What I have learned about the whole design process is to begin with an idea, make a plan, get feedback, execute your plan, and reflect. In the beginning of the MSUrbanSTEM fellowship, I was nervous and anxious as to what I was going to learn and do throughout the school year. As the summer came to a close, I had an idea of how students can strengthen their mathematical discourse and vocabulary in the class and connect it to the real world. I planned with engaging activities which I had received feedback, support, and ideas with resources to use. After executing my plan, I reflected on the pros, cons, and what to do differently in the future.
As my ImagineIt comes to an end for this school year, I have insight as to how my ImagineIt has impacted my colleagues and students. One colleague stated, “You gave me really good ideas for technology and making vocabulary learning more engaging . It was a great collaborative project.” Another colleague commented, “The work you did with rap/theme songs inspired me to do something similar for our public writing project. It's a great way for students to be creative and share their learning in an engaging way. Your use of technology this year has inspired me to think outside the box a little more. It has encouraged me to move beyond the traditional math curriculum.” The students I received input from in the fall stated, “I understand it more, the technology and vocabulary.” “It helps you memorize what you learned.” “Keep doing it it’s fun.” “I liked working together doing new things.” “I really liked the memes project, it was my favorite.”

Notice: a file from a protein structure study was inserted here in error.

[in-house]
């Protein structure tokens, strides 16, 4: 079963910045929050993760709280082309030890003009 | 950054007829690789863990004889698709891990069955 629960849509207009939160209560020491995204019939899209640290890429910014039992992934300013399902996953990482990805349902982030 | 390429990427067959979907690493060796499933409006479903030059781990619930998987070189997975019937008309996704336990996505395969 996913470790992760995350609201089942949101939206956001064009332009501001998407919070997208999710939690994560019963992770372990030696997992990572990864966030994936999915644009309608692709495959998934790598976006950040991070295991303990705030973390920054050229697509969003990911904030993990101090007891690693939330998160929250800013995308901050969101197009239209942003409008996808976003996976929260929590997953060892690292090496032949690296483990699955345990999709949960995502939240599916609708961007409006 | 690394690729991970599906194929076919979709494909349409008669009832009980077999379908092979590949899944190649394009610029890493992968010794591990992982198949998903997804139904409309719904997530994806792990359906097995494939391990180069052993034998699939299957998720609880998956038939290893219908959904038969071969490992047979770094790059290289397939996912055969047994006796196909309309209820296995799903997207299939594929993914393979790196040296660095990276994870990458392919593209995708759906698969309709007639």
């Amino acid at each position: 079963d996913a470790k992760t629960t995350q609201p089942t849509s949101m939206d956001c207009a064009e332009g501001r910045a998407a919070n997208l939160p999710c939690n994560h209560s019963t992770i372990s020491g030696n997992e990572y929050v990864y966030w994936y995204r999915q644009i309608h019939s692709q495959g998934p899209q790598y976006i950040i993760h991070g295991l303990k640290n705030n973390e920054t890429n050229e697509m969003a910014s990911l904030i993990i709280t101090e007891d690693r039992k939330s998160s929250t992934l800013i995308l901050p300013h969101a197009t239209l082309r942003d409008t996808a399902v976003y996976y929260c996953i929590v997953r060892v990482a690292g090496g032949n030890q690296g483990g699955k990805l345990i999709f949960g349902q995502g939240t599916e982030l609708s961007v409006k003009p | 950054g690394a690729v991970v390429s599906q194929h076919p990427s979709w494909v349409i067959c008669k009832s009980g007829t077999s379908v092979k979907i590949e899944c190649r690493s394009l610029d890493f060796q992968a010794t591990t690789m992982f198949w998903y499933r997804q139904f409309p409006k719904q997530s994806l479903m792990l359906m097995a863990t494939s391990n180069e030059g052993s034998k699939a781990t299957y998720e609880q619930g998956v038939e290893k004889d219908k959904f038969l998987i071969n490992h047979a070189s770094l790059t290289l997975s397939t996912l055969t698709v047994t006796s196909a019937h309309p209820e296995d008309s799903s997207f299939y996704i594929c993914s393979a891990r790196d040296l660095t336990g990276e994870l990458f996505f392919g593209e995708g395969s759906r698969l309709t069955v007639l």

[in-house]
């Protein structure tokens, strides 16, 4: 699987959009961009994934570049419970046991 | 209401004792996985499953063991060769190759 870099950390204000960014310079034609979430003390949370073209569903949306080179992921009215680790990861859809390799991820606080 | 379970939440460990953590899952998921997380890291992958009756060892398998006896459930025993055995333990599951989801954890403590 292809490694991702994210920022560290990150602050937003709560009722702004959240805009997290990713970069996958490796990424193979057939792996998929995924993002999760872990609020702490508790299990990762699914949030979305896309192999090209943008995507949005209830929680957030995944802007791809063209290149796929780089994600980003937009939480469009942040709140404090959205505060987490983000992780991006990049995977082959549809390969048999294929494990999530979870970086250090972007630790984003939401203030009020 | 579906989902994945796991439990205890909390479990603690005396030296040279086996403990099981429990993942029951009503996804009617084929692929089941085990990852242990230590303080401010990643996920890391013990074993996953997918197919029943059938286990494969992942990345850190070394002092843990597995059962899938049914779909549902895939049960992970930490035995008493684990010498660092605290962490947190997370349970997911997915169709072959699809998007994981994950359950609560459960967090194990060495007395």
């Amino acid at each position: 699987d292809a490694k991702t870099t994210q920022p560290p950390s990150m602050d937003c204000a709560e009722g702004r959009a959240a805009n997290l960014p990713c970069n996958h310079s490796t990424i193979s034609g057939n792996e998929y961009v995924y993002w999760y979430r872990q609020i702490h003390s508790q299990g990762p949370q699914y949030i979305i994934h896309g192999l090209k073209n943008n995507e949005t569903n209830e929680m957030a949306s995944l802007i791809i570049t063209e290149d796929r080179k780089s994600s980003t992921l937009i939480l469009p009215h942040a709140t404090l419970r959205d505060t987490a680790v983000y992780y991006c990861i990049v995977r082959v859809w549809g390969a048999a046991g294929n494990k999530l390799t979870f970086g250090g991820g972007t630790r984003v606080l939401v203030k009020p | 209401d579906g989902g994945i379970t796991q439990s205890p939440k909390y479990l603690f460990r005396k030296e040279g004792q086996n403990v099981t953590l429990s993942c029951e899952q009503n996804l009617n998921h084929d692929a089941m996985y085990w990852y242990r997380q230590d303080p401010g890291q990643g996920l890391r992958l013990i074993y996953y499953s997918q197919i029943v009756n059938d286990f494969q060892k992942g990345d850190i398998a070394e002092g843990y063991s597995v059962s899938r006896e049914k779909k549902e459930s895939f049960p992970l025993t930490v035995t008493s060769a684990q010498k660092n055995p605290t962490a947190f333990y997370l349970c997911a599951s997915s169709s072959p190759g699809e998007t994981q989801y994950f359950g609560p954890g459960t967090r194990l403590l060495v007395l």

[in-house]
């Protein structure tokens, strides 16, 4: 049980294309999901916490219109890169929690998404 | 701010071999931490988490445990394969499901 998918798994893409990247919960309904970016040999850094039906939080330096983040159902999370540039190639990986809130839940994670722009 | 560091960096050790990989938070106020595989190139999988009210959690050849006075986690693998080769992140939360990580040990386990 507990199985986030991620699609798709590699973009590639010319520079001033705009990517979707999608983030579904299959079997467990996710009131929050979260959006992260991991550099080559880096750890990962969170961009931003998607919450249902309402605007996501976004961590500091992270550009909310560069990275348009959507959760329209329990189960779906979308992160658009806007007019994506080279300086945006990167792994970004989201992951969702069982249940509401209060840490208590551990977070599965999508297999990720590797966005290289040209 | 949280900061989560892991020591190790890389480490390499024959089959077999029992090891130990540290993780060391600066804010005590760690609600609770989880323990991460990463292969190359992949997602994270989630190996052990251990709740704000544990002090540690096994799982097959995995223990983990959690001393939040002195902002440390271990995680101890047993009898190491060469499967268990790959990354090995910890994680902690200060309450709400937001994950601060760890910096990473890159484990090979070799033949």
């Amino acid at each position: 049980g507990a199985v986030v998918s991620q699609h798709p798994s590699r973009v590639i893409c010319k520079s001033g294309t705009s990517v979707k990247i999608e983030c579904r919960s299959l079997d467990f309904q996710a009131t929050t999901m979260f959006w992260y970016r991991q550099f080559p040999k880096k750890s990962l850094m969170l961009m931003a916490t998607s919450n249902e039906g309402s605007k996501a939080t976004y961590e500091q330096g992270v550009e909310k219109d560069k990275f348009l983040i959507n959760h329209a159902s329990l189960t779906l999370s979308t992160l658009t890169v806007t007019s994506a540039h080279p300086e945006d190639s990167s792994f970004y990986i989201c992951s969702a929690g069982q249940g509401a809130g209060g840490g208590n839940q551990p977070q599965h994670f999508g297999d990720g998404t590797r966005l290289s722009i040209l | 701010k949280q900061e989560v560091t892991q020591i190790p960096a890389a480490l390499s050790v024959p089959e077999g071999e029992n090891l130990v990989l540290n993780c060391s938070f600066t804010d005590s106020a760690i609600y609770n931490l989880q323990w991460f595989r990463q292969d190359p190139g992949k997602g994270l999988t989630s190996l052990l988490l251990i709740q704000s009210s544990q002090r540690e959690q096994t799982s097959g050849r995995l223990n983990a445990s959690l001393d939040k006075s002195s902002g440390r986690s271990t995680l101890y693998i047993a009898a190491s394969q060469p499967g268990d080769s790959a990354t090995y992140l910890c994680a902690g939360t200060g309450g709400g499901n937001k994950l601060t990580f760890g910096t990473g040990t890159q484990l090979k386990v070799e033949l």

One aspect that I have learned in the teaching itself and has influenced my teaching is the importance to get feedback from the students. It gave them a sense of ownership to provide their input and feedback for the process and their learning. I have also learned to try new ideas and technology resources to enhance student learning making it more engaging.